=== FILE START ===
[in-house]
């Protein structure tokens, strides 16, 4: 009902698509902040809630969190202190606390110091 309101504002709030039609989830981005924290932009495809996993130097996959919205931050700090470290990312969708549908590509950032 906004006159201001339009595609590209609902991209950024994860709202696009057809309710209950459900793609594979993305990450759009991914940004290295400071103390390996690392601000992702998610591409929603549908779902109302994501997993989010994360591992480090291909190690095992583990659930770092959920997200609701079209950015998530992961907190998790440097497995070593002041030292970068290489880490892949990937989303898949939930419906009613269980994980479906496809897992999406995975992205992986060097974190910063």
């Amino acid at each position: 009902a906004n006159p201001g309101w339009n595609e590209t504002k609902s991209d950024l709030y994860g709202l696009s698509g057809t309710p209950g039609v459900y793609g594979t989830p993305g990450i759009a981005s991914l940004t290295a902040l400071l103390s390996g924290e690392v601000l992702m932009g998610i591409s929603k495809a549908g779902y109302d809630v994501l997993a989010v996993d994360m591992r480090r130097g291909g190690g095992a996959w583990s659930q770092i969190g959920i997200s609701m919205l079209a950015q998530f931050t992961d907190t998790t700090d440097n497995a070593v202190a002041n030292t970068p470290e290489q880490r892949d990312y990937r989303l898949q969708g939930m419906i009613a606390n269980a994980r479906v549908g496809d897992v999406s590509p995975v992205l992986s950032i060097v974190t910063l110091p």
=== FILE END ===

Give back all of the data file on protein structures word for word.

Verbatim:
[in-house]
């Protein structure tokens, strides 16, 4: 009902698509902040809630969190202190606390110091 309101504002709030039609989830981005924290932009495809996993130097996959919205931050700090470290990312969708549908590509950032 906004006159201001339009595609590209609902991209950024994860709202696009057809309710209950459900793609594979993305990450759009991914940004290295400071103390390996690392601000992702998610591409929603549908779902109302994501997993989010994360591992480090291909190690095992583990659930770092959920997200609701079209950015998530992961907190998790440097497995070593002041030292970068290489880490892949990937989303898949939930419906009613269980994980479906496809897992999406995975992205992986060097974190910063």
């Amino acid at each position: 009902a906004n006159p201001g309101w339009n595609e590209t504002k609902s991209d950024l709030y994860g709202l696009s698509g057809t309710p209950g039609v459900y793609g594979t989830p993305g990450i759009a981005s991914l940004t290295a902040l400071l103390s390996g924290e690392v601000l992702m932009g998610i591409s929603k495809a549908g779902y109302d809630v994501l997993a989010v996993d994360m591992r480090r130097g291909g190690g095992a996959w583990s659930q770092i969190g959920i997200s609701m919205l079209a950015q998530f931050t992961d907190t998790t700090d440097n497995a070593v202190a002041n030292t970068p470290e290489q880490r892949d990312y990937r989303l898949q969708g939930m419906i009613a606390n269980a994980r479906v549908g496809d897992v999406s590509p995975v992205l992986s950032i060097v974190t910063l110091p």